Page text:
NXTW

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Magic carpet

visualizingmath:

Submitted by TheFrankensTeam:

In the model you can change the number of dots and the deviation too. If you set the “type demo” to dynamic it will make possible to analyse how the wave-pattern changes when deviation grows.

theparonomasiac:

Is this all? There’s so much more to Friedman numbers. Consecutive ones… They exist in different bases… They work with Roman numerals, which is fucking cool.

theparonomasiac:

Is this all? There’s so much more to Friedman numbers. Consecutive ones… They exist in different bases… They work with Roman numerals, which is fucking cool.

(via visualizingmath)


The brachistochrone
This animation is about one of the most significant problems in the history of mathematics: the brachistochrone challenge.
If a ball is to roll down a ramp which connects two points, what must be the shape of the ramp’s curve be, such that the descent time is a minimum?
Intuition says that it should be a straight line. That would minimize the distance, but the minimum time happens when the ramp curve is the one shown: a cycloid.
Johann Bernoulli posed the problem to the mathematicians of Europe in 1696, and ultimately, several found the solution. However, a new branch of mathematics, calculus of variations, had to be invented to deal with such problems. Today, calculus of variations is vital in quantum mechanics and other fields.

The brachistochrone

This animation is about one of the most significant problems in the history of mathematics: the brachistochrone challenge.

If a ball is to roll down a ramp which connects two points, what must be the shape of the ramp’s curve be, such that the descent time is a minimum?

Intuition says that it should be a straight line. That would minimize the distance, but the minimum time happens when the ramp curve is the one shown: a cycloid.

Johann Bernoulli posed the problem to the mathematicians of Europe in 1696, and ultimately, several found the solution. However, a new branch of mathematics, calculus of variations, had to be invented to deal with such problems. Today, calculus of variations is vital in quantum mechanics and other fields.

(Source: saulofortz, via visualizingmath)

visualizingmath:

Minimal Surface

In mathematics, a minimal surface is a surface that locally minimizes its area. This is equivalent to having a mean curvature of zero. The term “minimal surface” is used because these surfaces originally arose as surfaces that minimized total surface area subject to some constraint. Physical models of area-minimizing minimal surfaces can be made by dipping a wire frame into a soap solution, forming a soap film, which is a minimal surface whose boundary is the wire frame. However the term is used for more general surfaces that may self-intersect or do not have constraints.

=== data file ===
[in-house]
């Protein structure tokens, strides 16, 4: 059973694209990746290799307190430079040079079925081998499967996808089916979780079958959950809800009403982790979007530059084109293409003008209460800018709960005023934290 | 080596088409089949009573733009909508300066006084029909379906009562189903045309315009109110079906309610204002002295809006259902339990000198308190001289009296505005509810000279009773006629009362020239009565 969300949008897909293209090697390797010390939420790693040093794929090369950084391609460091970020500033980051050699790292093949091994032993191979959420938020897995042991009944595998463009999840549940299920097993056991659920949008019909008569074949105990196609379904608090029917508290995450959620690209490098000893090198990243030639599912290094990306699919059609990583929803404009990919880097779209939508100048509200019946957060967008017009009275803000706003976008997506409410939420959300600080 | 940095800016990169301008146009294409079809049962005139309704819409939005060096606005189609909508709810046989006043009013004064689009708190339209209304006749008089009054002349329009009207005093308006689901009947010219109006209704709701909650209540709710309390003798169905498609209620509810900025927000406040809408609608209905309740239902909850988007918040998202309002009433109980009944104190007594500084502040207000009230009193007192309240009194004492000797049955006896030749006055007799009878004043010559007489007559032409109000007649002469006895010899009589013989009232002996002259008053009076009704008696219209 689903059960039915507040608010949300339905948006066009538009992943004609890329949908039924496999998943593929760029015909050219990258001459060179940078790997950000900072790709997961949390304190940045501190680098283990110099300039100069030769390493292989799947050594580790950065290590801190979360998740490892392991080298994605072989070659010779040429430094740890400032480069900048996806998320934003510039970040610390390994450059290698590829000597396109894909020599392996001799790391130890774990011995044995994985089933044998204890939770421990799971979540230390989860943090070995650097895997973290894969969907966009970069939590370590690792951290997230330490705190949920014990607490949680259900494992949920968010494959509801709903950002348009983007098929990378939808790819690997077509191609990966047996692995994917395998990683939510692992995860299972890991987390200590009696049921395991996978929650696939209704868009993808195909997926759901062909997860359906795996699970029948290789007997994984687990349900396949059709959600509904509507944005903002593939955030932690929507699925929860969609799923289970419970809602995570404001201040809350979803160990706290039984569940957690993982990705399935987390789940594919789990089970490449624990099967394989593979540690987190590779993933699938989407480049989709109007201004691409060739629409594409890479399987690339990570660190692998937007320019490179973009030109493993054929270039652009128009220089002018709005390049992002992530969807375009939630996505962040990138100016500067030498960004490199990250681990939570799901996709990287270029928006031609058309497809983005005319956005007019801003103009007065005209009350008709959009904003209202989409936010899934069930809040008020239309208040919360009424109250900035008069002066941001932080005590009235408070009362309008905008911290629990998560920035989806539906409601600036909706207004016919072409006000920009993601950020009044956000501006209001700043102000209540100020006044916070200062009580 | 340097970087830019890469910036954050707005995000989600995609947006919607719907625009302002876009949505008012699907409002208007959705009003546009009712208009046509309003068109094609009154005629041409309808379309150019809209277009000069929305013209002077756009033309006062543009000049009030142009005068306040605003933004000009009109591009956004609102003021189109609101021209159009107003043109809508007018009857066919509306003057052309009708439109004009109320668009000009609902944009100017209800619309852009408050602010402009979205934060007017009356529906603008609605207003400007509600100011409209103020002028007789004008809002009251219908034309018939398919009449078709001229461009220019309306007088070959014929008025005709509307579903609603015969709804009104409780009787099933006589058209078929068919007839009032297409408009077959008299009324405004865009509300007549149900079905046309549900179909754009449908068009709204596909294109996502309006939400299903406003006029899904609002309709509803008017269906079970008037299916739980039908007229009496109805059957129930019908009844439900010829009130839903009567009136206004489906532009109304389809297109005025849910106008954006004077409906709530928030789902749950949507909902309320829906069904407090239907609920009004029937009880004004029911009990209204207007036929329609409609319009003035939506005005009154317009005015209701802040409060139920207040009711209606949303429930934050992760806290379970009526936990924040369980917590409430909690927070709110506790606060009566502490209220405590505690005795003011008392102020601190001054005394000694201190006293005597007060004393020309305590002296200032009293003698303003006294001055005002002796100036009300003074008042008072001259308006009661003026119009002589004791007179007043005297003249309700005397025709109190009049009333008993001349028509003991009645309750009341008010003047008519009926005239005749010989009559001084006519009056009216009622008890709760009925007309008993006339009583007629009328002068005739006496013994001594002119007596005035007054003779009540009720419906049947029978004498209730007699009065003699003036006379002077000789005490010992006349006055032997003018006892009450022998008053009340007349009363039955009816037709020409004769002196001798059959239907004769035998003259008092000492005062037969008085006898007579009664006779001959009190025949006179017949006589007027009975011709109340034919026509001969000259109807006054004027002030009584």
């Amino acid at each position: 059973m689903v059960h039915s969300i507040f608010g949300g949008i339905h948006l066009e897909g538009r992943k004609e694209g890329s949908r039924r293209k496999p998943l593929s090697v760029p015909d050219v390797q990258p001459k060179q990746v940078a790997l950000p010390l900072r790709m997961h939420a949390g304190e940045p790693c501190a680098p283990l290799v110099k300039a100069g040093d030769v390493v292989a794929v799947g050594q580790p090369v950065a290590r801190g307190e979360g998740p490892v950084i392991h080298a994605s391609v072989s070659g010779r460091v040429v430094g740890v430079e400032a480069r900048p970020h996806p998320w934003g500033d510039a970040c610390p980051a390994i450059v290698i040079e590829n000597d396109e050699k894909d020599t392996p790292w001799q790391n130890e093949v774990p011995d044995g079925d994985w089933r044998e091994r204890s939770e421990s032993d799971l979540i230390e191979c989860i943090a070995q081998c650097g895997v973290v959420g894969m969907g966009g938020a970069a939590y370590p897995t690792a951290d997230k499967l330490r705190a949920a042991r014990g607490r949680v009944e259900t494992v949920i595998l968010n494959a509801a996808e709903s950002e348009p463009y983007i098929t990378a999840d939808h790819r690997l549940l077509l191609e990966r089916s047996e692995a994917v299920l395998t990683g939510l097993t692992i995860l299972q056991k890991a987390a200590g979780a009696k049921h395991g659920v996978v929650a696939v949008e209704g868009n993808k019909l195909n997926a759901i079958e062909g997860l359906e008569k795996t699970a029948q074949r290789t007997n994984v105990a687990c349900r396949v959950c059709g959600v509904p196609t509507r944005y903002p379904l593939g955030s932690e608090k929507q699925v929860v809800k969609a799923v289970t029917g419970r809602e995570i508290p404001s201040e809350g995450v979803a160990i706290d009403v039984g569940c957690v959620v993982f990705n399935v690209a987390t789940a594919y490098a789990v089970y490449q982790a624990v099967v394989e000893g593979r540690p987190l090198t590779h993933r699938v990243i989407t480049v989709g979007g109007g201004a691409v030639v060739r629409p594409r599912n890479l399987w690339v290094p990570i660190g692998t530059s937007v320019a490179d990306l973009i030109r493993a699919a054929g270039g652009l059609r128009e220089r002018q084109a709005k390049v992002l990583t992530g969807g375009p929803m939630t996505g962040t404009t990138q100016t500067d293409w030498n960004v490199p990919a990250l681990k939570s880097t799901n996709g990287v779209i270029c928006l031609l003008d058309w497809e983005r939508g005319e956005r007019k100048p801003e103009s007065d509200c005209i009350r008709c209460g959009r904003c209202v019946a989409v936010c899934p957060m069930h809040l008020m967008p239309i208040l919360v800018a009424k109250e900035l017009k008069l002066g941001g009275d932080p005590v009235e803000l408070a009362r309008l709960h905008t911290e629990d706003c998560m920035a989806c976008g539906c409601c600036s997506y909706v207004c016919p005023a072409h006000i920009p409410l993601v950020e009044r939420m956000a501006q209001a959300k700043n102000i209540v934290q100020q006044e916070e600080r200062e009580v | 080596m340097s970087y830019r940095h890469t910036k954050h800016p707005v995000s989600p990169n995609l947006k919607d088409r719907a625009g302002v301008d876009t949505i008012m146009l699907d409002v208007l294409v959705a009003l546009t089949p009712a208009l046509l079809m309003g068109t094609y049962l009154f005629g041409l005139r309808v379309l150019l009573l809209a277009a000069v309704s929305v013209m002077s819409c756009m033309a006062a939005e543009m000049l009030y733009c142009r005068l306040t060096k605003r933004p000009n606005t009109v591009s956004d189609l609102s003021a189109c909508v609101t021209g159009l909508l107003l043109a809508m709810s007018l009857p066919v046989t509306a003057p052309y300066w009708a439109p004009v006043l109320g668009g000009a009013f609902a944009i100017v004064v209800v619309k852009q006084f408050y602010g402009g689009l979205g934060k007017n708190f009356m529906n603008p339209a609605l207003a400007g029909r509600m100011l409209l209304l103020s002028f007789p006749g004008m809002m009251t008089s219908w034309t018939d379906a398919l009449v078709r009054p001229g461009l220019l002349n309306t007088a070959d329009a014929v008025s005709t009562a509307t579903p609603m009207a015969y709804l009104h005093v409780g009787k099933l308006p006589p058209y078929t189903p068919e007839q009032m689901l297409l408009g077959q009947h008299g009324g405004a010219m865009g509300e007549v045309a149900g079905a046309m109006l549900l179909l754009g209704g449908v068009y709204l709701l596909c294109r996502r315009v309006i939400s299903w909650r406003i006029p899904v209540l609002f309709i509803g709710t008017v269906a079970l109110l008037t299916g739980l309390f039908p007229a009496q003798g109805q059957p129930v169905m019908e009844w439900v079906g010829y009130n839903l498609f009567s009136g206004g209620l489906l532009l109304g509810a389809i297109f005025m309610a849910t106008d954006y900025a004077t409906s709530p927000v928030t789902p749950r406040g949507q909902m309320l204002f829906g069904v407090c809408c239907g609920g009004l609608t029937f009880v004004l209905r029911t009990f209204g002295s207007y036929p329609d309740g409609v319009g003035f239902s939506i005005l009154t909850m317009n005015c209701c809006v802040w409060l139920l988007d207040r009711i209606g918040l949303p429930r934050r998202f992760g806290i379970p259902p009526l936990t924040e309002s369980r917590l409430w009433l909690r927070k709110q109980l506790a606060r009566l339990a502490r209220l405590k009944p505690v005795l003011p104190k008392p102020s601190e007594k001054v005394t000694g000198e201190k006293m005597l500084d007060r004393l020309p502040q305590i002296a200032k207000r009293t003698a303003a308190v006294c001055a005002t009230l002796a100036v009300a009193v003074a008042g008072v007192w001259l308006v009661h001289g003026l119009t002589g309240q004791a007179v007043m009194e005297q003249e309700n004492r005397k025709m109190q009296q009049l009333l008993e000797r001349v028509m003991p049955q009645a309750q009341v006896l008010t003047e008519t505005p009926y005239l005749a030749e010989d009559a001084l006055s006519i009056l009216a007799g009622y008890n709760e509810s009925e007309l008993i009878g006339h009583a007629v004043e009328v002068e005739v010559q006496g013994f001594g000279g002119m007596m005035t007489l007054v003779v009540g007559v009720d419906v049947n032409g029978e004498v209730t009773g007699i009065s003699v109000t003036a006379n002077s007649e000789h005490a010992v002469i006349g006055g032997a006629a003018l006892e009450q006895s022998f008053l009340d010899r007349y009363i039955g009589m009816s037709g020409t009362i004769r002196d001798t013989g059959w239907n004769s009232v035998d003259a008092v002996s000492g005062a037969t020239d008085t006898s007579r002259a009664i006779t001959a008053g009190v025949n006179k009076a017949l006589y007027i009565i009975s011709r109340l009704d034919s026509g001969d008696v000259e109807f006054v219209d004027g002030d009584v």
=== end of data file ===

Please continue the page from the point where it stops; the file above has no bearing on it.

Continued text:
Art by Paul Nylander.

(via visualizingmath)

wired:

99percentinvisible:

Artist Allison Greenwald took digits from her personal information, overlapped them, extracted the counter forms created between them, and then laser cut the resulting shapes. 

Pretty legit way to visualize a single person’s identity through datapoints.


The brachistochrone
This animation is about one of the most significant problems in the history of mathematics: the brachistochrone challenge.
If a ball is to roll down a ramp which connects two points, what must be the shape of the ramp’s curve be, such that the descent time is a minimum?
Intuition says that it should be a straight line. That would minimize the distance, but the minimum time happens when the ramp curve is the one shown: a cycloid.
Johann Bernoulli posed the problem to the mathematicians of Europe in 1696, and ultimately, several found the solution. However, a new branch of mathematics, calculus of variations, had to be invented to deal with such problems. Today, calculus of variations is vital in quantum mechanics and other fields.

The brachistochrone

This animation is about one of the most significant problems in the history of mathematics: the brachistochrone challenge.

If a ball is to roll down a ramp which connects two points, what must be the shape of the ramp’s curve be, such that the descent time is a minimum?

Intuition says that it should be a straight line. That would minimize the distance, but the minimum time happens when the ramp curve is the one shown: a cycloid.

Johann Bernoulli posed the problem to the mathematicians of Europe in 1696, and ultimately, several found the solution. However, a new branch of mathematics, calculus of variations, had to be invented to deal with such problems. Today, calculus of variations is vital in quantum mechanics and other fields.

(Source: saulofortz, via visualizingmath)